Kant and the Universities

May 4, 2012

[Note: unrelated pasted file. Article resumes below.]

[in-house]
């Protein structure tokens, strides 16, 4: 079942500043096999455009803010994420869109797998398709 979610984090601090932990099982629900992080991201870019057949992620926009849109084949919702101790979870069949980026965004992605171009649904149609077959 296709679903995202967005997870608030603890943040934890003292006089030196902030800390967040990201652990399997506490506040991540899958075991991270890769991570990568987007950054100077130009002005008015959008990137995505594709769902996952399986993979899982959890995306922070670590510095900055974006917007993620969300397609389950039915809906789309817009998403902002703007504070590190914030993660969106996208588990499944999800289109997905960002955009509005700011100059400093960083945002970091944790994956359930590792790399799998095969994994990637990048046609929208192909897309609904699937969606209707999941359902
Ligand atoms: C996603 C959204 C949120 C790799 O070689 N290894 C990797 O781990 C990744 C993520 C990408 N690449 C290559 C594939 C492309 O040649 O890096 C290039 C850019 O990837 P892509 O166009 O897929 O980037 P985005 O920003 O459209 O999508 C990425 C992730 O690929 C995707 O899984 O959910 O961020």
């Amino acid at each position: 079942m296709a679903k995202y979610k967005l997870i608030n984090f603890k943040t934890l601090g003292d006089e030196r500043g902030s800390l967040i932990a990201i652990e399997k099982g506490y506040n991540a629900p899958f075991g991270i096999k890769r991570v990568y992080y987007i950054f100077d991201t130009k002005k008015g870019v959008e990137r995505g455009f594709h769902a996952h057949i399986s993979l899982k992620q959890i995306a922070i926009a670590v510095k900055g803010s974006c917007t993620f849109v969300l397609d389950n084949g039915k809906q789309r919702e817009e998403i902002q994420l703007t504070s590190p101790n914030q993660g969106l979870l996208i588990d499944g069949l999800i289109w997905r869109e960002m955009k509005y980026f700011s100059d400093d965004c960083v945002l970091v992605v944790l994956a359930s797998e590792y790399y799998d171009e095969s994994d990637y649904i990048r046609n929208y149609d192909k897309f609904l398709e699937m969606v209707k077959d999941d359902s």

In the last session of this year’s CEMS series on ‘The Universities in Historical Context’, Professor T. J. Reed spoke on Immanuel Kant’s The Conflict of the Faculties. Professor Reed set this fascinating text in the context of the anti-Enlightenment reaction in Prussia under Frederick William III. More generally, as he showed, it is a classic statement of the relationship between the principles of philosophical freedom and the vocational model of the university – in the terms of his time, between the ‘higher faculties’ of theology, law and medicine and the ‘lower faculty’ of philosophy. Kant challengingly sets this traditional hierarchy against the institutions of the French Revolution: ‘The higher faculties (as the right-hand side of the Parliament of Learning) defend the government’s statutes, whereas in a free constitution, as it must be where truth is at issue, there must also be an opposition party (the left-hand side) which is the bench of the philosophical faculty, because without their strict examination and objections the government is not sufficiently informed on what may be beneficial or detrimental to it’. In discussion there was some debate over the difference in relative standing between the ‘higher’ and ‘lower’ faculties in England and Prussia, and the extent to which some theologians furthered the Enlightenment. The ambiguities of Kant’s conception of the public which is to be addressed by his ‘public reason’ were also found to bear on the current situation of the universities, caught between the demand for the widest possible access and the need to defend critical independence.

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